Lowry Sommers: None. I don’t view myself as relegated to, or having to overcome, any specific challenges due to my gender. I come to work in every context (gaming or non-gaming) as one committed to serving the larger interest: my client. Every single context is comprised of different personalities and dynamics. To focus on gender (as a benefit or a hindrance) is to lose focus. My objective is to focus less on the potential underlying bias, and to focus 100 percent on identifying a solution that speaks to the opposing party’s proclivities.
How does the Seneca Nation and its culture value women’s rights and equality as compared to mainstream culture and workplaces?
Hitchcock: I believe that we have a strong voice for women’s rights; we certainly have a good share of women in top positions who have worked their way up.
Israel: The Seneca Nation has a very strong voice for women’s rights. Our executive team with Seneca Gaming is proud to be 50 percent female. It’s a huge accomplishment and that resonates across the entire state.
Lowry Sommers: As a matrilineal society, the Seneca Nation has always revered and respected women’s voices and places in leadership.
Are you a member of Global Gaming Women? If so, what are your personal goals in being a part of the organization?
Free: Yes, I am a member and find value in networking and supporting women in gaming.
Hitchcock: I like the educational opportunities GGW offers. Additionally, it is great to be a part of women supporting and encouraging other women in the gaming industry.
Israel: Being a member of Global Gaming Women provides a unique opportunity to network with other women in the industry and share experiences and ideas that have been successful for us in our respective regions.
Renita DiStefano is something of a rarity in the gaming industry—a female chief information officer for a major casino operator. As CIO and vice president of information technology for Seneca Gaming Corporation (SGC), DiStefano oversees the strategic technology needs of three New York-based gaming enterprises: Seneca Niagara Resort & Casino in Niagara Falls, Seneca Allegany Resort & Casino in Salamanca and Seneca Buffalo Creek Casino in downtown Buffalo. She recently took some time to answer a few questions regarding the technology difficulties operators must face and overcome.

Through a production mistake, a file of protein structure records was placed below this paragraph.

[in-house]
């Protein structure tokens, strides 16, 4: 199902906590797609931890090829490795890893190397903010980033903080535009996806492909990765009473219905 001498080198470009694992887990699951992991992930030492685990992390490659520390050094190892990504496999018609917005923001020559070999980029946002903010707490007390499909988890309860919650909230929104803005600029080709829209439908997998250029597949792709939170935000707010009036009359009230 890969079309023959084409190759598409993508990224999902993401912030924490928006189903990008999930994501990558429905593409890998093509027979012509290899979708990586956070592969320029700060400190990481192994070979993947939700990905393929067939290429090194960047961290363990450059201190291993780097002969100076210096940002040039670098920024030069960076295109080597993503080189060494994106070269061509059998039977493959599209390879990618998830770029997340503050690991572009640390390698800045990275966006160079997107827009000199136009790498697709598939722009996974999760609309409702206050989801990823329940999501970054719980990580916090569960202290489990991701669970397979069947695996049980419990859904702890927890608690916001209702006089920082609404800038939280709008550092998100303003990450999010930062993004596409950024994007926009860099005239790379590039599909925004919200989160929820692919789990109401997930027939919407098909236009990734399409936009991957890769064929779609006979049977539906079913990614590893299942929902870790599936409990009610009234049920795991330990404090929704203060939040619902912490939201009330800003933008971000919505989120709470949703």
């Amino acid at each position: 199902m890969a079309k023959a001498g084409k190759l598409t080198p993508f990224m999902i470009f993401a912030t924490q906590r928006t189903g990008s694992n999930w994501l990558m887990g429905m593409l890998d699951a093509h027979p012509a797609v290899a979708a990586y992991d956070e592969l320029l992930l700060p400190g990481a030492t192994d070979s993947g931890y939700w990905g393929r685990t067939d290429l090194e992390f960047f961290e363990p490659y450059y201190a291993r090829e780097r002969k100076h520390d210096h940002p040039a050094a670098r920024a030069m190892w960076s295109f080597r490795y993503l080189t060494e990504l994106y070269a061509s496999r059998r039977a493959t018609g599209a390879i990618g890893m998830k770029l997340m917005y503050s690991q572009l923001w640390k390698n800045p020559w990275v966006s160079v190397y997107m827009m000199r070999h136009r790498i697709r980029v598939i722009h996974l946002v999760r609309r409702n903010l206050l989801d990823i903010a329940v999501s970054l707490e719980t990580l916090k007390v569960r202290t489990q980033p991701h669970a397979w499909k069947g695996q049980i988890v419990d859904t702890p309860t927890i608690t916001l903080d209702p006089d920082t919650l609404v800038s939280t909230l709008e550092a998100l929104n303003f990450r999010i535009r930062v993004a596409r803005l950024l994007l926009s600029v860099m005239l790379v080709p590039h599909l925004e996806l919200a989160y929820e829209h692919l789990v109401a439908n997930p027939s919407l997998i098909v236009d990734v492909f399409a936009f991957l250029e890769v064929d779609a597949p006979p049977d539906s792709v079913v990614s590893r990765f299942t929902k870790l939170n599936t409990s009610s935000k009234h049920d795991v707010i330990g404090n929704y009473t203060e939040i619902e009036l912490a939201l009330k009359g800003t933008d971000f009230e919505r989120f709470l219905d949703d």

What is the biggest technology challenge facing Seneca and what steps are you taking to meet it?
DiStefano:The biggest technology challenge facing Seneca falls under the category of enterprise architecture, and boils down to adopting an architecture strategy that strikes the right balance between business demand and technology. We have to be agile enough and prepared enough to bring on new systems quickly, but also be able to support them long-term.
Casinos across the U.S. are attempting to become more attractive to Gen X and Millennial generations. From a technology standpoint, what is Seneca doing to make the resort experience more attractive to these generations?
DiStefano:Gen X and Millennials require a different kind of customer experience; they’re used to technology being a part of their everyday lives. In fact, they require it; they embrace it. The way that they connect and get information is through text messaging, SnapChat and other forms of social media. They are early adopters of technology and the ability to get answers and information instantly has to be at their fingertips. This kind of customer experience is being built into our mobile application, our websites and in the ways that we communicate with our customers. The biggest leap in gaming technology for this customer segment came with the opening of Pulse Arena at our Seneca Niagara location which introduced a completely unique interactive multi-sensory gaming and entertainment experience. Our Pulse Arena is the first of its kind in North America and it brings social media components such as Twitter, SnapChat and Facebook to the gaming floor. The all new Pulse Arena allows gamers to interact socially with other gamers within the arena and share their posts on our 43-foot video wall while also sharing their experience with their online social network all while enjoying signature cocktails and live music. It brings many facets of technology into one space for this customer segment.
The continuing evolution of mobile communication is impacting all aspects of the resort enterprise. How is Seneca modernizing to meet this market change?
DiStefano:Our mobility strategy centers squarely around our customer/guest experiences. Seneca’s mobility road map included implementation of a real-time slot dispatch service system to improve slot employee efficiency, reduce service response times and increase guest satisfaction. We’ve also added mobile player enrollment functionality to facilitate swift player’s club registration and to expand our carded play which allows us greater insight to our customer. We have integrated mobile technology in the area of workforce management and scheduling. Curb-side hotel guest check-in and pay-at-the-table restaurant payment solutions are also “on the table,” and a number of mobile marketing solutions are being looked at to transform how we communicate with our customers.
Here is a partial list of women holding leadership positions within the Seneca Gaming Corporation enterprise: